Crate training your dog

Crate training your dog

So much behavior is the result of the physical space we inhabit. Just think about how much of your behavior is dictated by the buildings you occupy, the design of the objects you use and the structure of the city or town in which you live. Apply this same rationale to your dog, and you will start to understand why it’s important to create a comfortable home environment and also offer them a “safe space” as a retreat whenever they need a break. A crate can be a great tool to create a comfortable home environment for your dog and this article will explain:

  • Why crate training is important
  • The 3 phases of crate training your dog
  • What other pet parents are asking about crate training

Let’s get started!

Why is crate training important for your dog?

A crate is a great way to create a private, safe haven for your dog. This is a space they can retreat to if they're feeling overwhelmed or need to be alone. Crate training can also be helpful when house training, traveling, and teaching your dog how to be alone. For dogs that aren't comfortable being crated, you can consider using a baby gate or pen to create a private or confined space for them when you leave the house.

Dog in crate

3 Phases of crate training your dog

The crate training process can be broken down into 3 phases:

  • Phase 1 - Establishing the crate as a happy place. Leave the crate door open and drop treats, toys and other surprises inside. You want your dog to explore the crate on their own and develop good feelings about the space.
  • Phase 2 - Learning to relax inside the crate. Use your “Down” cue to get your dog to lie down in the crate. Once they’re lying down in the crate, slowly feed your dog treats for up to one minute.
  • Phase 3 - Closing the door and building duration over time. Use your “Down” cue to get your dog to lie down in the crate. Then, place a treat between their paws and close the door for one second. Immediately open the door and give your dog another treat. Leave the door open for 10 seconds then repeat the exercise 5-10 times. With practice, and as your dog becomes more comfortable, you can increase the amount of time the crate door is closed.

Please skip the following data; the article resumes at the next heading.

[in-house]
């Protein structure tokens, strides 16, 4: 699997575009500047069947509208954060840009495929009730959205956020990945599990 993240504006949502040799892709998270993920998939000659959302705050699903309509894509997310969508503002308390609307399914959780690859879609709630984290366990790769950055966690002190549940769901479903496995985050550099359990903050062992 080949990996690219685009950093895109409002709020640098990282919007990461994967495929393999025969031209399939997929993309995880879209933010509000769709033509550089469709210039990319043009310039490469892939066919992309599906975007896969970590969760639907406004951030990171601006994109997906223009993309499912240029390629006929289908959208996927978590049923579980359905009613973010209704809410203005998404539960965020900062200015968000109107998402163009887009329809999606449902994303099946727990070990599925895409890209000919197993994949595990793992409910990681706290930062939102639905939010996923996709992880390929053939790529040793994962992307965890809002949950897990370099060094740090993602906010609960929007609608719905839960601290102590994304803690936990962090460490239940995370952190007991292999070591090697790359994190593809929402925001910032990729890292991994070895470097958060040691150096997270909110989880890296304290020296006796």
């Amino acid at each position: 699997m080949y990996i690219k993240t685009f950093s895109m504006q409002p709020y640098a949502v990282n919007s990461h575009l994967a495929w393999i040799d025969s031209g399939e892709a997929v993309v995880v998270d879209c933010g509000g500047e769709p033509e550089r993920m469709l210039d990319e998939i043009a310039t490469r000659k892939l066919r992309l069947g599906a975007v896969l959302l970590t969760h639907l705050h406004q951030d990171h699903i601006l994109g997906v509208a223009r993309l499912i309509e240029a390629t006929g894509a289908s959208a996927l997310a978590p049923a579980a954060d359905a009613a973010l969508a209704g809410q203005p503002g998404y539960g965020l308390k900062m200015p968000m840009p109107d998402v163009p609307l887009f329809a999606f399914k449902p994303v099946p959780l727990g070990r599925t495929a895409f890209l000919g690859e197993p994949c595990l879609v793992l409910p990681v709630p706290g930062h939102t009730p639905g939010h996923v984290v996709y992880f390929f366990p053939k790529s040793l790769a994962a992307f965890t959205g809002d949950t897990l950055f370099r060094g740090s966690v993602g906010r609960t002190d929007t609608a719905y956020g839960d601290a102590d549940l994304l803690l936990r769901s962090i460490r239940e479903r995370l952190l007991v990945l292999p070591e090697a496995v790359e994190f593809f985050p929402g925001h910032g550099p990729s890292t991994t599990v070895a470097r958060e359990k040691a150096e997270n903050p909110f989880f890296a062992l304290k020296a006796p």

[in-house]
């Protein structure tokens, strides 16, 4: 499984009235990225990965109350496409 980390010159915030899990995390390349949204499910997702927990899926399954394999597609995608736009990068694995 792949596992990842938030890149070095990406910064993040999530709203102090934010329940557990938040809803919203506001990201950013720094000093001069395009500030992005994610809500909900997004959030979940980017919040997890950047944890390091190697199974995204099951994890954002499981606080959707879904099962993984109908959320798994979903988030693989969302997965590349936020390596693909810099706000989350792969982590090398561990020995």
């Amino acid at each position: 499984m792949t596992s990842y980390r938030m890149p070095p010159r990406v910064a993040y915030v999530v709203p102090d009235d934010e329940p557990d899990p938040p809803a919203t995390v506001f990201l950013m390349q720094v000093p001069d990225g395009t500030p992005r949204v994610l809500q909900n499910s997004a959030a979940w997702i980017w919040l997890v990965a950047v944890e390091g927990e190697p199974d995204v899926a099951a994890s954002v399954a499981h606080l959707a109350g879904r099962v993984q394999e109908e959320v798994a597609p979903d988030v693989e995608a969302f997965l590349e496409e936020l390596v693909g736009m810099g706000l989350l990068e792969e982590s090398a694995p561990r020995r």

To fully realize the benefits of crate training, work through the above phases at your dog’s speed and:

  • Focus on the way your pup feels when they’re in the crate. You want to ensure you’re creating good feelings about being in the crate.
  • Make the crate a place that your pup can enjoy when you’re home.
  • Never force them to be in the crate or leave the door closed longer than they’re comfortable with.

Frequently asked questions about crate training your dog

Is it cruel to crate a dog at night?

The short answer is, “It depends.” If your dog is comfortable in their crate, and is happy to be there overnight, then crating your dog at night could be a good option. On the other hand, if your dog is not comfortable in their crate, and exhibits behaviors like barking, crying or chewing on the bars, then crating your dog at night is almost certainly a bad idea.

Remember, when it comes to crate training, you want to focus on the way your pup feels when they’re in the crate and always move at their speed. If you need to confine your dog overnight, and they’re uncomfortable in the crate, consider using a baby gate or pen to create a confined space for them. Do not force them into the crate.

How long does it take to crate train a dog?

Every dog’s timeline is different, but the key is to move at your dog’s speed and focus on how they’re feeling. By doing this, you will help your dog create a positive association with the crate and increase the likelihood that your dog sees the crate as a safe space over time.

Should you let your dog cry when crate training?

No. The crate training process requires that you move at your dog’s speed, focus on how they’re feeling, and never force them to be in the crate or close the door longer than they’re comfortable with. If your dog is crying, they’re uncomfortable and you’re moving too fast. Take a step back, slow things down, and work on crate training another day.